Figure 1 A sampling of fermented milk products, including cultured drinks (AB Kultur drik, Gefilus, and Glacier Yo), yogurt, liquid yogurt (YOP, Yo-Goat, and Yogurito), yogurt packaged in a tube (Go-Gurt), and buttermilk (Lait Ribot).

facture (Tamime and Robinson, 1988). Texture of products also varies from liquid, such as for cultured buttermilk and liquid yogurt, to thick gel as for yogurt and sour cream. Some products such as viili from Scandinavia are characterized by their ropiness, which is intentionally induced by the use of cultures that produce exopolysaccharides to provide a thick body. Such cultures may also be used to manufacture low-fat yogurts to provide adequate body. Milk used for manufacturing fermented products is largely from the cow, but across the world milk of other species is also employed. In India, for example, the water buffalo is a common source (Aneja, 1997). Yogurt-like products in Iran are produced from milk of sheep or goats, and in some parts of Tibet milk of the yak is used (Kosikowski and Mistry, 1997). The type of milk affects endproduct characteristics partly via influence on growth of culture bacteria.

Thus, fermented milks encompass a wide range of products that possess diverse characteristics and employ a wide range of manufacturing procedures that are designed to promote optimal growth and activity of the chosen culture organisms.

A. Yogurt

The term yogurt (yoghurt) encompasses a wide range of products. Yogurt is a fermented dairy product, which is generally manufactured from pasteurized milk.

Its fat content ranges from 0 to over 4% depending on region and legislation. High-temperature pasteurization of the yogurt mix is employed to obtain a smooth and firm body. Nonfat dry milk or stabilizers may also be added to increase the water-holding capacity and therefore improve its body. The latter is particularly applicable to low-fat products.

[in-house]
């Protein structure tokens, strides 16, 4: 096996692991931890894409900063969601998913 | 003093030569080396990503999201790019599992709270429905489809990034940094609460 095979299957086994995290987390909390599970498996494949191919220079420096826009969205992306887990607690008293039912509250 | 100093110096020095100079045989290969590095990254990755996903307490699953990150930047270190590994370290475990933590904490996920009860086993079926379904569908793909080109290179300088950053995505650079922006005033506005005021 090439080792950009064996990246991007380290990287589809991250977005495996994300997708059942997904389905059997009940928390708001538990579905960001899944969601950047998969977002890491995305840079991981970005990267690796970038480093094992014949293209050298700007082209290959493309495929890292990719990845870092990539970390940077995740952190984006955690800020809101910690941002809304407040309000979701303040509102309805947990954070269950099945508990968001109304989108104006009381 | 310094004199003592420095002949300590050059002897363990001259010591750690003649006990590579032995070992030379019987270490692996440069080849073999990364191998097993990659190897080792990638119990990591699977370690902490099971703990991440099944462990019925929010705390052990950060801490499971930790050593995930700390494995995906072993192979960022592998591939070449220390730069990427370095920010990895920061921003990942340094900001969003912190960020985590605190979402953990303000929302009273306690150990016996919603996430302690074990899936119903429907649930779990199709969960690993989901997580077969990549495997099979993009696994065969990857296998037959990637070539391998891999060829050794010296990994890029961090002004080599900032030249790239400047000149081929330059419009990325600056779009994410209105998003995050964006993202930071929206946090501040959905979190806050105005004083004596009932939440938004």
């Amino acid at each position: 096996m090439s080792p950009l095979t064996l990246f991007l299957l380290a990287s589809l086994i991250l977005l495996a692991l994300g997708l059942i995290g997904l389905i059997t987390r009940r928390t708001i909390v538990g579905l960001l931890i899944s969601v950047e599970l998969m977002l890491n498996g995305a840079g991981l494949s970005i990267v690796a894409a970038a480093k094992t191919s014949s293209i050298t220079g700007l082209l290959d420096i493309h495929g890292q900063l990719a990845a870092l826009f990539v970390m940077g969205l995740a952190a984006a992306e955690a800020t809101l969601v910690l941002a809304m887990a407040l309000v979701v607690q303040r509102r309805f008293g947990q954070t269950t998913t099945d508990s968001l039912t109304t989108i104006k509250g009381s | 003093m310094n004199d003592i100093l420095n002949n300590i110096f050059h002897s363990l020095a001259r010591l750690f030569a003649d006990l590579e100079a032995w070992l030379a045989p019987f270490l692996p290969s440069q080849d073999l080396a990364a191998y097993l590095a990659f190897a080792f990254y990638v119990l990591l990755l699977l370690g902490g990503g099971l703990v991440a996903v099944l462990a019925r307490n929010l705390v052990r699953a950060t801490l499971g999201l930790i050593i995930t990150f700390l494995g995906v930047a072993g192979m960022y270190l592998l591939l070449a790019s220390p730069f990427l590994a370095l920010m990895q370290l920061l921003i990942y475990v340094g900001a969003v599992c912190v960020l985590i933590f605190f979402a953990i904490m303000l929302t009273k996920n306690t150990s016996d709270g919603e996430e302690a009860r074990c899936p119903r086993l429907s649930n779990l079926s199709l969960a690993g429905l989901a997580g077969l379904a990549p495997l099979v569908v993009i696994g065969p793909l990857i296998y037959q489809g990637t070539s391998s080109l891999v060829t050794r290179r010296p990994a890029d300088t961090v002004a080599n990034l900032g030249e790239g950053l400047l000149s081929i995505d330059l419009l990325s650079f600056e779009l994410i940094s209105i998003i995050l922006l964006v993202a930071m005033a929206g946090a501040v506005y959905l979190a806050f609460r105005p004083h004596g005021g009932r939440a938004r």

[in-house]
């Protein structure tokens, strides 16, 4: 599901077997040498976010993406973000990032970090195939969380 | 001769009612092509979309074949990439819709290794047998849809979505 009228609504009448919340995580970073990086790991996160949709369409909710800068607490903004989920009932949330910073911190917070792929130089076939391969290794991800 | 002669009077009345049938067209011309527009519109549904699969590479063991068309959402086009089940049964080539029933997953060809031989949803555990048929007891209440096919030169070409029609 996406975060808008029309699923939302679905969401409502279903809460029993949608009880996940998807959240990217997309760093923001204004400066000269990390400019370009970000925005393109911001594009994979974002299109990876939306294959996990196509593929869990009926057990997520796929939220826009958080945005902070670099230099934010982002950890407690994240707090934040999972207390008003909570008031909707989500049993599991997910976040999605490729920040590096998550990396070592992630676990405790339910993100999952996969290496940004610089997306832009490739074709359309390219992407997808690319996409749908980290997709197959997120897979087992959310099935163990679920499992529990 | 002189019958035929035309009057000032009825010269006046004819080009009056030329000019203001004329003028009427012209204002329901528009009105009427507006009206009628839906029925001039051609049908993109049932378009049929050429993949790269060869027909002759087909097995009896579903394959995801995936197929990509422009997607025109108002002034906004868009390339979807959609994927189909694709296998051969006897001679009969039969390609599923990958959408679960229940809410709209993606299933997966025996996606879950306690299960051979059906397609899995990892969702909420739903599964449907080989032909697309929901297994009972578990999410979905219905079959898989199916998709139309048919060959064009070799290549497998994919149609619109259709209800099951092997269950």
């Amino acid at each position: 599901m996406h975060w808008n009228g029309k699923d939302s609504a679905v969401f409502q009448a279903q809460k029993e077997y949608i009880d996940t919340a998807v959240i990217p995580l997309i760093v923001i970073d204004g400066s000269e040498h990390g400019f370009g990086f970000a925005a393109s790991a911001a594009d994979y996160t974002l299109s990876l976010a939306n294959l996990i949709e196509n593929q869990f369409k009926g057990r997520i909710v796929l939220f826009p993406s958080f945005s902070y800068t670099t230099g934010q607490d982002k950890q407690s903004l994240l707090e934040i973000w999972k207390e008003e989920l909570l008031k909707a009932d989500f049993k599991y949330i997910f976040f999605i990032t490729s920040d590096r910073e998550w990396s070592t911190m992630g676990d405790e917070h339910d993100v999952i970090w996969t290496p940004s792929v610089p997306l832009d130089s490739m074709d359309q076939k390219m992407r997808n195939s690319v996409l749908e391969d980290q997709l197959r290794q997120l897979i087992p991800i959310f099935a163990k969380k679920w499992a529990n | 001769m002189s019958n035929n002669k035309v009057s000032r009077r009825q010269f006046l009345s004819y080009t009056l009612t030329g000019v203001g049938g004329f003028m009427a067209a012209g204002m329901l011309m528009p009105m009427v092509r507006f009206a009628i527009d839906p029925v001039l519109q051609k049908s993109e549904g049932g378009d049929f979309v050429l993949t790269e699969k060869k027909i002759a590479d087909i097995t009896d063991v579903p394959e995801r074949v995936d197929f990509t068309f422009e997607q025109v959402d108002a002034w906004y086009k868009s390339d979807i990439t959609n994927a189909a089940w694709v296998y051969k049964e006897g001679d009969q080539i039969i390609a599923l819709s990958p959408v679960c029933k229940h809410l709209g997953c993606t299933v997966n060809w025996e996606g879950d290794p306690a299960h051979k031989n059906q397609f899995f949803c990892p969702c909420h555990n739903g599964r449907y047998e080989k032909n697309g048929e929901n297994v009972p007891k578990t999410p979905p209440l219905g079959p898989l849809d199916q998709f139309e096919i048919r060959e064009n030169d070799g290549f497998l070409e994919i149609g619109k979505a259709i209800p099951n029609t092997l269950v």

Several different types of yogurt are commercially available. These include plain (no added flavors), flavored, liquid, carbonated, and low lactose. The flavored yogurts include the sundae-style in which fruit puree is layered at the bottom of the cup and is mixed with the yogurt before consumption. The other type is Swiss-style, in which plain yogurt is gently blended with fruit puree before packaging. Such yogurts require high levels of solids and stabilizer to obtain the desired high viscosity. Liquid yogurts are popular in Europe, Canada, and Japan, and differ from gel-type yogurt in that they are in a homogeneous, pourable state. No whey separation should occur during storage.

Manufacture of yogurt involves several key steps: standardization of mix, homogenization, heat treatment, cooling to incubation temperature, inoculation with yogurt cultures, incubation, cooling, and packaging (Rasic and Kurmann, 1978) (Fig. 2).

1. Starter Organisms

Many countries have their own standards of identity for yogurt with regard to composition as well as starter bacteria (Mareschi and Cueff, 1989). Most coun-

Preparation of mix: Standardization of fat and solids content via separation of fat, or addition of nonfat dry milk, or concentrated milk

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